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Trials of ONWARD spinal cord therapy deliver early boost

One patient paralysed for years is now moving his arms and toes following ARC Therapy

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Trials of revolutionary ONWARD spinal cord therapy which is set to transform the lives of people living with paralysis are delivering strong early results, with reports of participants regaining movement in their arms and toes. 

ARC Therapy is being trialled in sites around the world, including in the NHS Greater Glasgow and Clyde (NHSGGC) in a first-of-its-kind study in the UK. 

The treatment, developed by ONWARD, uses tiny non-invasive electric pulses to improve connections across the damaged area of the spinal cord, with the ambition of delivering life-changing outcomes through restoring limb function for people who are tetraplegic or paralysed from the neck down. 

The trials, part of the global Up-LIFT study run by ONWARD, are the latest step in the development of the ARC EX and ARC IM technologies, the first of which could be commercially available as early as 2023. 

Dr Mariel Purcell, consultant in spinal injuries at NHSGGC who is leading the study at the Spinal Injuries Unit at the Queen Elizabeth University Hospital, said: “This is a really exciting research project involving a piece of kit that is completely non-invasive.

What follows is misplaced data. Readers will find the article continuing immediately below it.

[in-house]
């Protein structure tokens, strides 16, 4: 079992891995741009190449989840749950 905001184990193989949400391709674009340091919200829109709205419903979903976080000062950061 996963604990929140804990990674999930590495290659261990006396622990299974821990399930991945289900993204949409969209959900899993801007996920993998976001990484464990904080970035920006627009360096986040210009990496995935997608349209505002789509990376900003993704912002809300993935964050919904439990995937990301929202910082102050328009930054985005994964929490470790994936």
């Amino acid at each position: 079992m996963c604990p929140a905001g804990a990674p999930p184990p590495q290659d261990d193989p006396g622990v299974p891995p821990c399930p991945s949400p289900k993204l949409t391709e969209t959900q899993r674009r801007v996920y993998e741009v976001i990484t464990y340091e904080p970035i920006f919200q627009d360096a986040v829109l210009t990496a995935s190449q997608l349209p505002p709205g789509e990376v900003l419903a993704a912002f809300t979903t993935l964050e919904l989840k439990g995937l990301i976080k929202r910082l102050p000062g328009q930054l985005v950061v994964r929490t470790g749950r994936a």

“We’ve had a lot of interest – from patients and other spinal injuries clinics around the UK, and further afield. We’ve even been contacted by a patient from the south of England, who is prepared to relocate here just to take part in the study.”

Initial results are promising, says Dr Purcell, and are helping to show that the introduction of ARC Therapy earlier in a person’s rehabilitation could deliver significant benefits. 

“One patient who we have treated with the device was injured playing rugby at the age of 16 and had been completely paralysed from the neck down since,” she said. 

“After the treatment, he had no problems with bladder or temperature control, he could move his big toes, and he can use his arms enough to operate a mobile phone.”

The first half of the study involves eight weeks of intensive therapy to optimise upper limb movement and function. During the second phase of the study, participants will receive non-invasive stimulation of the spinal cord in addition to traditional upper limb therapy for a further eight weeks.

The ARC therapy device works by improving the connections between healthy areas by placing electrodes on the skin that activate the nerves below the level of the injury, making the body more receptive to hand and arm movements.

The aim of the treatment is to help people regain some use of their arms and hands, but it may also improve bladder and bowel function, along with blood pressure control and temperature regulation.

NHSGGC said the participants in the study have received all the rehabilitation and treatment currently available and are living as independently as they can. 

The study in Glasgow is recruiting participants until end of the year and it is hoped the final results of the study will be available later next year.

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